Engaging iPad Game Approach as Alternative to Patching
Wendy first noticed Gabriela’s eyes turning before she was one year old. Subsequently, she was diagnosed with strabismus, “crossed eyes,” and amblyopia, “lazy eye,” which resulted in a series of treatments. Her depth perception and spatial relations are still not on the level of the average person. Yet, at the age of 12 years old, it’s safe to say that Gabriela has good vision.
Gabriela has benefited greatly from advancements in treatments for children with developmental eye disorders. The early detection along with modern surgical treatments and vision therapies have all worked together to help give Gabriela the best chance at having a life without significantly struggling with her vision.
“I really don’t think it holds her back. I think it requires her to be more deliberate in her choices, but has she ever not done something that she wanted to do because of her vision, no,” said Wendy, Gabriela’s mother.
Wendy admits that retaining Gabriela’s good vision takes work. “Anything that she does where we can put her in a position of controlling her eye muscles is a good thing. She’s got to maintain the control. She’s got to always be the boss of those muscles.”
Many of the treatments that were available to Gabriela have only recently become available due to the pioneering research taking place at the Retina Foundation of the Southwest. The research at the Retina Foundation is making a difference and helping children even as young as two months old have a chance at achieving better vision.
Gabriela has visited the Retina Foundation of the Southwest since she was a toddler to help monitor her vision. She has also participated in different studies, including our study that explored the use of specially designed iPad games as a new, alternative approach to patching therapy for lazy eye.
According to Dr. Eileen Birch, Director of the Crystal Charity Ball Pediatric Vision Evaluation Center at the Retina Foundation of the Southwest, “Amblyopia (lazy eye) is caused by suppression of the weaker eye by the stronger eye. For years we thought that this suppression permanently broke the link between the eyes so treatment was focused only on covering the stronger eye with a patch to force the weaker eye to work. This approach proved partially successful in restoring vision but did not teach the eyes to work together, so residual and recurrent amblyopia was common. Our new binocular approach to treatment provides direct evidence that we can alleviate suppression of the weaker eye, and not only improve vision, but allow the amblyopic brain to relearn binocular cooperation.”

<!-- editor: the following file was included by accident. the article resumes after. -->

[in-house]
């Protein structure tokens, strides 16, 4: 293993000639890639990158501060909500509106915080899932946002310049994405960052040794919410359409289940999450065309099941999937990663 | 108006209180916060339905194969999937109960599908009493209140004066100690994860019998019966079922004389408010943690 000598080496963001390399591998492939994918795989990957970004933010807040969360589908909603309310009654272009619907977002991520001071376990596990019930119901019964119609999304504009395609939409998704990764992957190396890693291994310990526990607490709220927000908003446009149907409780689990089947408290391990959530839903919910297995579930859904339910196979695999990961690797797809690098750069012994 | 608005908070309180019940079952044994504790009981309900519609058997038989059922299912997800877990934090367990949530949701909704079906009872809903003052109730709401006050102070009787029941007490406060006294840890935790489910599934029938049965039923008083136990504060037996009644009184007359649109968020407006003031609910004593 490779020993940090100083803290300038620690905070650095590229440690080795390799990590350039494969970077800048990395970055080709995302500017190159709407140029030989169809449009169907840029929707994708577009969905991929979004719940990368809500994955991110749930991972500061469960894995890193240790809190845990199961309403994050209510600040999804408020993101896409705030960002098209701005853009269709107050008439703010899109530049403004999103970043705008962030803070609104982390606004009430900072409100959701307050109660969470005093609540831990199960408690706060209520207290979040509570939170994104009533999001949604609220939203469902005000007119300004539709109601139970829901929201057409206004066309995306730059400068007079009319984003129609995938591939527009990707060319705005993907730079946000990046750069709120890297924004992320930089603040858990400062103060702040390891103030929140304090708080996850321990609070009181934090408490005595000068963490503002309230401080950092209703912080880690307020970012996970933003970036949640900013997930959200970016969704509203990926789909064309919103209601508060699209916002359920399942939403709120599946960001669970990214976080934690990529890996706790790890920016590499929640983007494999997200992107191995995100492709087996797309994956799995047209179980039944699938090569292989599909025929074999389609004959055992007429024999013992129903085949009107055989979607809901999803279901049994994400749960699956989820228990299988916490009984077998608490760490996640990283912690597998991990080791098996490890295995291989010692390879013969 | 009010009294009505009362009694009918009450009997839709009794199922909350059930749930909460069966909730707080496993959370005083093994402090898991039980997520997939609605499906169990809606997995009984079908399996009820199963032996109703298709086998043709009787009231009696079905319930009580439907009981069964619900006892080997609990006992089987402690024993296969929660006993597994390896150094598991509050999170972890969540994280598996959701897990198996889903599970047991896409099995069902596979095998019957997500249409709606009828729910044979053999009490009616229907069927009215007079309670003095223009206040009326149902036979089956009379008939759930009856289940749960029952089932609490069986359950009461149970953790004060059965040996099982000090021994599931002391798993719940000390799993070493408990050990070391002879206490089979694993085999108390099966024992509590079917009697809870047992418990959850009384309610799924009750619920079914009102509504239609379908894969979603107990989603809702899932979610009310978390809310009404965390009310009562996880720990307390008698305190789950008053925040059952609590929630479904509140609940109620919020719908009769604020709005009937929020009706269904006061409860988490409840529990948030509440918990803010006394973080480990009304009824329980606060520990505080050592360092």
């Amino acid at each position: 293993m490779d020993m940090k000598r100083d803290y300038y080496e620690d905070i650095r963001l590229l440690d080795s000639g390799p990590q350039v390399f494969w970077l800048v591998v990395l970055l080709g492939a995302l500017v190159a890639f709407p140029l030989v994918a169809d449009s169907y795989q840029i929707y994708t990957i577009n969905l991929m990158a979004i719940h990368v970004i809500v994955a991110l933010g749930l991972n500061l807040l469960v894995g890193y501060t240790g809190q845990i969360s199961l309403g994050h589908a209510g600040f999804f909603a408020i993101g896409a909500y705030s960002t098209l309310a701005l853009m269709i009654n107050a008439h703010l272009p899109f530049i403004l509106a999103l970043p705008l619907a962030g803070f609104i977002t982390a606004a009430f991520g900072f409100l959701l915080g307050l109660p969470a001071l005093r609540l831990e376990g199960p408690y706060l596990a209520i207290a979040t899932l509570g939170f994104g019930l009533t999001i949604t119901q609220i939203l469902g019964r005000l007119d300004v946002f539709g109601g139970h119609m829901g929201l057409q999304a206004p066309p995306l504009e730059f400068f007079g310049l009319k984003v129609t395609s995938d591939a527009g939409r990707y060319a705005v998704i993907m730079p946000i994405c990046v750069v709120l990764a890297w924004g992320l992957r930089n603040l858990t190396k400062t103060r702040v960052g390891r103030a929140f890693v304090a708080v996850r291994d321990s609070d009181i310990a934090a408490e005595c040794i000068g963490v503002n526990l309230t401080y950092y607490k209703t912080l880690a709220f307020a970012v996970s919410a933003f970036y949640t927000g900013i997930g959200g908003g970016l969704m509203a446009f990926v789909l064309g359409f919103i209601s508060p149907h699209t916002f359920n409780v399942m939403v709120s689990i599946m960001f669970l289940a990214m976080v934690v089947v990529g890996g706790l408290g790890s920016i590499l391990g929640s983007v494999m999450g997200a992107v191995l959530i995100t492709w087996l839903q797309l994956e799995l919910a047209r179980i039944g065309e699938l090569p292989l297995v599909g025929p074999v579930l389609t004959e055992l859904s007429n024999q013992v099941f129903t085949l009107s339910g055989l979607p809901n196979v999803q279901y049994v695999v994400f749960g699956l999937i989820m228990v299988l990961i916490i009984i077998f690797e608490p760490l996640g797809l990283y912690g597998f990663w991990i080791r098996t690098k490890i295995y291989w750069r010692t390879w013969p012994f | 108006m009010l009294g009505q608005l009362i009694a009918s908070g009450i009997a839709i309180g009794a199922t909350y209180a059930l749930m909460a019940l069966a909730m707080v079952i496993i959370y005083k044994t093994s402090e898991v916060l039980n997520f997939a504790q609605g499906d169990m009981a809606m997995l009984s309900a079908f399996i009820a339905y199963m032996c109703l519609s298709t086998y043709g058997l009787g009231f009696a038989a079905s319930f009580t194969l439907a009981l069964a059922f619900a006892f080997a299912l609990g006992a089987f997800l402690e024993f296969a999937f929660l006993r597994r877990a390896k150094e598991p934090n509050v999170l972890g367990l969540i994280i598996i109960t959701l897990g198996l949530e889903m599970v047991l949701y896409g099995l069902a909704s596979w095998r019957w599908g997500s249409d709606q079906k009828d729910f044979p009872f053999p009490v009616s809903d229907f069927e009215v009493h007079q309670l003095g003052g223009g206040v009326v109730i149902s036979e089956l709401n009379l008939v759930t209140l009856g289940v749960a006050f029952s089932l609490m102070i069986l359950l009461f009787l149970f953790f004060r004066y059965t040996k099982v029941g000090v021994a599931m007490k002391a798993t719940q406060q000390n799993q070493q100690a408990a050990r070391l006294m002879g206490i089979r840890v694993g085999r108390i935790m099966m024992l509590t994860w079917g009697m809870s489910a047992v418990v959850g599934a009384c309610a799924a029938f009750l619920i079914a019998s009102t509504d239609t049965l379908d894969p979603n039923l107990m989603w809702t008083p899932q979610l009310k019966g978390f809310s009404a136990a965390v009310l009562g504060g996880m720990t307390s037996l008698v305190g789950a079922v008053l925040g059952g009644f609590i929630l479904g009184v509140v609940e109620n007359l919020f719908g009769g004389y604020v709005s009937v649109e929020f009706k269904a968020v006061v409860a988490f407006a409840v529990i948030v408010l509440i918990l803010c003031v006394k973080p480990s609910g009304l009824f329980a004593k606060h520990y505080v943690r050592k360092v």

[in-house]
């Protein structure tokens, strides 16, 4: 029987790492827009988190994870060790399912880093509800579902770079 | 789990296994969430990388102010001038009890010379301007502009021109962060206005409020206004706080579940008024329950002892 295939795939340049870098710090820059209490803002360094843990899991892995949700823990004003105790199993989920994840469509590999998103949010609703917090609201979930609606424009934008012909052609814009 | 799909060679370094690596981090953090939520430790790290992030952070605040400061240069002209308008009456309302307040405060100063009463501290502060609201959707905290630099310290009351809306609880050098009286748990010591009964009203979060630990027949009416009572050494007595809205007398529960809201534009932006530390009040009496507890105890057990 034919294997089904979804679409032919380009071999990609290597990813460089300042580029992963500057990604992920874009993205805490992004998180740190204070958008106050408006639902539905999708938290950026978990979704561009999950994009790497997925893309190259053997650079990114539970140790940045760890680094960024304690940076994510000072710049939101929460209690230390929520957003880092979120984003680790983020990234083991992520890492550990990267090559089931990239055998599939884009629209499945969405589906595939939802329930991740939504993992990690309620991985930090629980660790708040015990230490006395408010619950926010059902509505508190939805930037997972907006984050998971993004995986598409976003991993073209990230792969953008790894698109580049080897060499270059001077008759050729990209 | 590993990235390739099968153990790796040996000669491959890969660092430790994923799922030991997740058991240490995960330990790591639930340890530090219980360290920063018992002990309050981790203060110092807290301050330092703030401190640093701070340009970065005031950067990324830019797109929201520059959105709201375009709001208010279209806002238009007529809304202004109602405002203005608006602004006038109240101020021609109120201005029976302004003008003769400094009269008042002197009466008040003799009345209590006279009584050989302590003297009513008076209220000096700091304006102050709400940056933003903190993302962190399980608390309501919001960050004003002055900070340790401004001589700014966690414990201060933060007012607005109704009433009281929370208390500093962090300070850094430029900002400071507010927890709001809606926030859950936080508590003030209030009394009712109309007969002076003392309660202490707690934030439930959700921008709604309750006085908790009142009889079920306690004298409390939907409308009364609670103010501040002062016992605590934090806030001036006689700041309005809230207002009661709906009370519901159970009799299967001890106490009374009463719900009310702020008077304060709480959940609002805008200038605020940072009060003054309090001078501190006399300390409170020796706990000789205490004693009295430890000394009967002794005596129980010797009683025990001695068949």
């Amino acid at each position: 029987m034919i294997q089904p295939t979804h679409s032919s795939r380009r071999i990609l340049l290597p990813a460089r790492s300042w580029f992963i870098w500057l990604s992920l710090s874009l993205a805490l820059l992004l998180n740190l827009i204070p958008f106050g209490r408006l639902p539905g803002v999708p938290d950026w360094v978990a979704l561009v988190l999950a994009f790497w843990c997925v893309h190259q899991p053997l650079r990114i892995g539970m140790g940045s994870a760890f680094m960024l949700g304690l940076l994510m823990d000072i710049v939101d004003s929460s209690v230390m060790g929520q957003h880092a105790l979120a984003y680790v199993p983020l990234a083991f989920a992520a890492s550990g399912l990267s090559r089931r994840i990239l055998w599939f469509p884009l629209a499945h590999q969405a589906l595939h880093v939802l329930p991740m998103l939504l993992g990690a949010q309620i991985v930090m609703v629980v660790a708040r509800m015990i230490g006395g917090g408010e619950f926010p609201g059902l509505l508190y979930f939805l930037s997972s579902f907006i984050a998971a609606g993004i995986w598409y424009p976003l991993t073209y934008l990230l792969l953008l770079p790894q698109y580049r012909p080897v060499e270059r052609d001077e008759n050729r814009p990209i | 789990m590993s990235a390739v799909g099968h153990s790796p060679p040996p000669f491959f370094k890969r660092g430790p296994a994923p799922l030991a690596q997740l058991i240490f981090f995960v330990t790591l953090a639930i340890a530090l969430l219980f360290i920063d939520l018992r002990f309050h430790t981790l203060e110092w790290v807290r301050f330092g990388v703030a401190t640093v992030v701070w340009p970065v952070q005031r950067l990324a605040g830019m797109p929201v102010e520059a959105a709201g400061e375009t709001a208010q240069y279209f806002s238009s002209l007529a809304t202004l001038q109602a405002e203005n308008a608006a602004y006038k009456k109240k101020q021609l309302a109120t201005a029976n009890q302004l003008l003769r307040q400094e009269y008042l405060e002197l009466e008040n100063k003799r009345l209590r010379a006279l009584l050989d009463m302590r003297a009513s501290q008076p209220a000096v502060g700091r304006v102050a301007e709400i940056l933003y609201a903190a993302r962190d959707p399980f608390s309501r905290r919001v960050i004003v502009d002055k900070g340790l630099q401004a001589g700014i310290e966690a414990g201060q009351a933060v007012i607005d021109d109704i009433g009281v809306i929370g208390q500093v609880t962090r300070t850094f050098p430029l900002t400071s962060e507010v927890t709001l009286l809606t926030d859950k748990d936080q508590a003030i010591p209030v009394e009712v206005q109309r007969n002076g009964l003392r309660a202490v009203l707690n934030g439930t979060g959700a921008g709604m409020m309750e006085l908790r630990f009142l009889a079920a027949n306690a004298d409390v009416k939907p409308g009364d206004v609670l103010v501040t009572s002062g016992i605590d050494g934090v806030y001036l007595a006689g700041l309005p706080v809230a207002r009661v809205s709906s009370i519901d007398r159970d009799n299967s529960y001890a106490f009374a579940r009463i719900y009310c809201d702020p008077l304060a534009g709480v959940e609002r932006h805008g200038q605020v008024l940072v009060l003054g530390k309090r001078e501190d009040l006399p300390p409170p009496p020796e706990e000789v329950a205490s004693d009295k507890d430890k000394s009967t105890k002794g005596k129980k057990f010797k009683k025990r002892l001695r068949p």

Currently, the standard treatment for lazy eye is patching, which involves placing a patch over the good eye in order to strengthen the lazy eye. The problem with this approach is that it does not help the two eyes to work together, which would help the child obtain the clear, binocular vision that many of us enjoy.
Because of the work at the Retina Foundation of the Southwest, there is now a nationwide multi-center clinical trial to compare the use of specialized iPad games as an alternative treatment to patching. The data from the Retina Foundation’s previous study demonstrates that the iPad game approach is superior to patching, and that the treatment helps improve visual acuity in children with lazy eye. In addition, the risk of recurrence is greatly reduced.
Wendy recalls that the iPad game play required a firm commitment. However, it was engaging for Gabriela and she enjoyed it. In Gabriela’s case, the treatment did not significantly enhance her vision, but Wendy believes it helped maintain Gabriela’s good vision.
“Anything that she can do with her eyes to make them perform together is a good thing. I think it’s contributed to us having a twelve year old who can do anything that she puts her mind to.”
Gabriela has qualified for the Plano Metropolitan Ballet for the second year in a row and she has been promoted to begin her lessons en pointe. She is an exemplary student and her parents and teachers work closely together to make sure that she has every accommodation that she needs to be successful academically. Wendy admits that Gabriela is probably one of the few children who sees her eye doctor more often than her dentist; and while her vision doesn’t deter her from accomplishing her goals, it is still so much a part of her story.